$\displaystyle \begin{array}{rl} \mathrm{Vol}(A+B) \ge &\mathrm{Vol}(A^++B^+)+\mathrm{Vol}(A^-+B^-)\\ \ge&\left( \mathrm{Vol}(A^+)^{\frac{1}{n}}+\mathrm{Vol}(B^+)^{\frac{1}{n}}\right)^n+\left( \mathrm{Vol}(A^-)^{\frac{1}{n}}+\mathrm{Vol}(B^-)^{\frac{1}{n}}\right)^n\\ =&\left( \left(\alpha\mathrm{Vol}(A)\right)^{\frac{1}{n}}+\left(\alpha\mathrm{Vol}(B)\right)^{\frac{1}{n}}\right)^n+\left( \left((1-\alpha)\mathrm{Vol}(A)\right)^{\frac{1}{n}}+ \left((1-\alpha)\mathrm{Vol}(B)\right)^{\frac{1}{n}}\right)^n\\ =&\left( \mathrm{Vol}(A)^{\frac{1}{n}}+ \mathrm{Vol}(B)^{\frac{1}{n}}\right)^n . \end{array}$

In the general case, take a sequence of (monotone increasing) open sets ${A_i, B_i}$ with ${A_i\uparrow A}$, ${B_i \uparrow B}$ (i.e. ${A_i\subset A_{i+1}}$ and ${\bigcup _{i=1}^\infty A_i=A}$), such that ${A_i}$, ${B_i}$ are of the form considered in the previous case. By applying the previous argument to ${A_i}$, ${B_i}$ and taking ${i\rightarrow \infty}$, we can get the result. $\Box$

 Remark 1 (Some remarks about the ${n}$-dimensional balls and spheres.) Let ${\Gamma}$ be the gamma function defined by $\displaystyle \Gamma(t)= \int_0^\infty x^{t-1} e^{-x}dx.$ It is known that ${\Gamma}$ has the following properties: $\displaystyle \Gamma(n)=(n-1)!\textrm{ for all } n\in \mathbb{N} , \quad \Gamma(n+1)= n \Gamma(n), \quad \textrm{and }\Gamma\left(\frac{1}{2}\right)=\sqrt \pi.$ It is also known that the ${n}$-dimensional area (see also here) of the (${n}$-dimensional) unit hypersphere ${\mathbb{S}^n\subset \mathbb{R}^{n+1}}$ is given by $\displaystyle s_n = \frac{2\pi^{\frac{n+1}{2}}}{\Gamma\left(\frac{n+1}{2}\right)}$ and the ${n}$-dimensional volume of the ${n}$-dimensional unit ball ${\mathbb{B}^n\subset \mathbb{R}^n}$ is $\displaystyle b_n=\mathrm{Vol}(\mathbb{B}^n)= \frac{s_{n-1}}{n}= \frac{2\pi^{\frac{n}{2}}}{n\Gamma\left(\frac{n}{2}\right)}.$ For example, ${s_0=2, s_1=2\pi, s_2= 4\pi, s_3=2\pi^2}$, and ${ b_1=2, b_2=\pi, b_3=\frac{4\pi}{3}, b_4= \frac{\pi^2}{2}}$.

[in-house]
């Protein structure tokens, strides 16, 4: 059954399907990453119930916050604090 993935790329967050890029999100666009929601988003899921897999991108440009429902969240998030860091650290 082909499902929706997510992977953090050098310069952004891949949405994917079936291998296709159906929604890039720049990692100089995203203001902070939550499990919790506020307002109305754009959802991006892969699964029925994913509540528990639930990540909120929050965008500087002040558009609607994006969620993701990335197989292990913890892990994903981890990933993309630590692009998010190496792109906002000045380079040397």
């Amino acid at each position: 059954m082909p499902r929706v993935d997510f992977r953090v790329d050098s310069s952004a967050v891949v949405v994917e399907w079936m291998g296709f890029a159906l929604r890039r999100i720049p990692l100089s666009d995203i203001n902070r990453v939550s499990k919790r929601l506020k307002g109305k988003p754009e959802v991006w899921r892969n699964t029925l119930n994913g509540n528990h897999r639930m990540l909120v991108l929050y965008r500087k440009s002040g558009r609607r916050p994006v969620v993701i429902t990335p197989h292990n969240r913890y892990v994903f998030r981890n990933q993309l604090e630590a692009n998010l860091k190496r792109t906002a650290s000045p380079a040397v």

Theorem 3 (Isoperimetric inequality) For any smooth closed hypersurface ${S}$ in ${\mathbb{R}^n}$, we have $\displaystyle \left(\frac{\mathrm{Vol}(\Omega)}{b_n}\right)^{\frac{1}{n}}\le \left(\frac{\mathrm{Area}(S)}{s_{n-1}}\right)^{\frac{1}{n-1}},$ where ${\Omega}$ is the region enclosed by ${S}$.

Proof: Let ${S_t= \{x+t\nu(x): x\in S \}}$ be the “parallel” hypersurface, where ${\nu(x)}$ is the inward unit normal of ${S}$ at ${x}$. For small ${t}$, ${S_t}$ is a smooth hypersurface which bounds a region ${\Omega_t}$. Let ${B_t}$ be the open ball with radius ${t}$ (centered at ${O}$). Then it can be seen that ${\Omega_t+B_t\subset \Omega}$. Therefore by the Brunn-Minkowski inequality (Theorem 2), we have (we’ll write ${|\Omega|=\mathrm{Vol}(\Omega)}$ and ${|S|=\mathrm{Area}(S)}$, which shouldn’t cause confusion.)

$\displaystyle \begin{array}{rl} |\Omega|\ge | \Omega_t+ B_t| \ge & \left( |\Omega_t|^{\frac{1}{n}}+ |B_t|^{\frac{1}{n}}\right)^n =\left( |\Omega_t|^{\frac{1}{n}}+b_n ^{\frac{1}{n}}t\right)^n. \end{array}$

Therefore

$\displaystyle \begin{array}{rl} |S|=& \displaystyle \lim_{t\rightarrow 0^+}\frac{|\Omega|-|\Omega_t|}{t}\\ \ge&\displaystyle \lim_{t\rightarrow 0^+}\frac{\left(|\Omega_t|^{\frac{1}{n}}+b_n^{\frac{1}{n}}t \right)^n- |\Omega_t|}{t}\\ =&n|\Omega|^{1-\frac{1}{n}}b_n^{\frac{1}{n}}. \end{array}$

This is equivalent to the isoperimetric inequality by Remark 1. $\Box$

 Remark 2 I believe a more refined version of the above argument can be used to prove some inequalities involving the so called curvature measures. I will try to work it out later.